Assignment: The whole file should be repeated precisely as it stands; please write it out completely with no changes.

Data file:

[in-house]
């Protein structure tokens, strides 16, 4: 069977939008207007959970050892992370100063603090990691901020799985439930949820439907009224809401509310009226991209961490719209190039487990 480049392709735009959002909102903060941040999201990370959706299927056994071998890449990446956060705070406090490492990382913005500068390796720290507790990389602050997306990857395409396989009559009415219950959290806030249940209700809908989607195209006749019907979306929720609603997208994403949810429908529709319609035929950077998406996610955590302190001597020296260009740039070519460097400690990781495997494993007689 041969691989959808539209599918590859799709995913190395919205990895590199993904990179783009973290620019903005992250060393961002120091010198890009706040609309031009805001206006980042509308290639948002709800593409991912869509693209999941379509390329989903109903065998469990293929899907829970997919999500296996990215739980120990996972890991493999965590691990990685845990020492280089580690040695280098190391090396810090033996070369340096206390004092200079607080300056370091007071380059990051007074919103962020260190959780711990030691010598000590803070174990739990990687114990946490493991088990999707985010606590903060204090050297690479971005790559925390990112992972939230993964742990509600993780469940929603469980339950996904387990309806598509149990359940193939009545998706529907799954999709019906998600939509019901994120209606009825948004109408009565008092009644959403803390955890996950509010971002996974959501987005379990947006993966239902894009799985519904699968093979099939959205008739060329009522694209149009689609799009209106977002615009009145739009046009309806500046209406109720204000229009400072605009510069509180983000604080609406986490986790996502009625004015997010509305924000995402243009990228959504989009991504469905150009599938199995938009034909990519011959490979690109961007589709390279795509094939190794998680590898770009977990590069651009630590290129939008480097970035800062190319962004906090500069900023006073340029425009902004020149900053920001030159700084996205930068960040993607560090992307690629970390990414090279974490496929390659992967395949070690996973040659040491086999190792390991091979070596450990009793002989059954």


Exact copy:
[in-house]
């Protein structure tokens, strides 16, 4: 069977939008207007959970050892992370100063603090990691901020799985439930949820439907009224809401509310009226991209961490719209190039487990 480049392709735009959002909102903060941040999201990370959706299927056994071998890449990446956060705070406090490492990382913005500068390796720290507790990389602050997306990857395409396989009559009415219950959290806030249940209700809908989607195209006749019907979306929720609603997208994403949810429908529709319609035929950077998406996610955590302190001597020296260009740039070519460097400690990781495997494993007689 041969691989959808539209599918590859799709995913190395919205990895590199993904990179783009973290620019903005992250060393961002120091010198890009706040609309031009805001206006980042509308290639948002709800593409991912869509693209999941379509390329989903109903065998469990293929899907829970997919999500296996990215739980120990996972890991493999965590691990990685845990020492280089580690040695280098190391090396810090033996070369340096206390004092200079607080300056370091007071380059990051007074919103962020260190959780711990030691010598000590803070174990739990990687114990946490493991088990999707985010606590903060204090050297690479971005790559925390990112992972939230993964742990509600993780469940929603469980339950996904387990309806598509149990359940193939009545998706529907799954999709019906998600939509019901994120209606009825948004109408009565008092009644959403803390955890996950509010971002996974959501987005379990947006993966239902894009799985519904699968093979099939959205008739060329009522694209149009689609799009209106977002615009009145739009046009309806500046209406109720204000229009400072605009510069509180983000604080609406986490986790996502009625004015997010509305924000995402243009990228959504989009991504469905150009599938199995938009034909990519011959490979690109961007589709390279795509094939190794998680590898770009977990590069651009630590290129939008480097970035800062190319962004906090500069900023006073340029425009902004020149900053920001030159700084996205930068960040993607560090992307690629970390990414090279974490496929390659992967395949070690996973040659040491086999190792390991091979070596450990009793002989059954």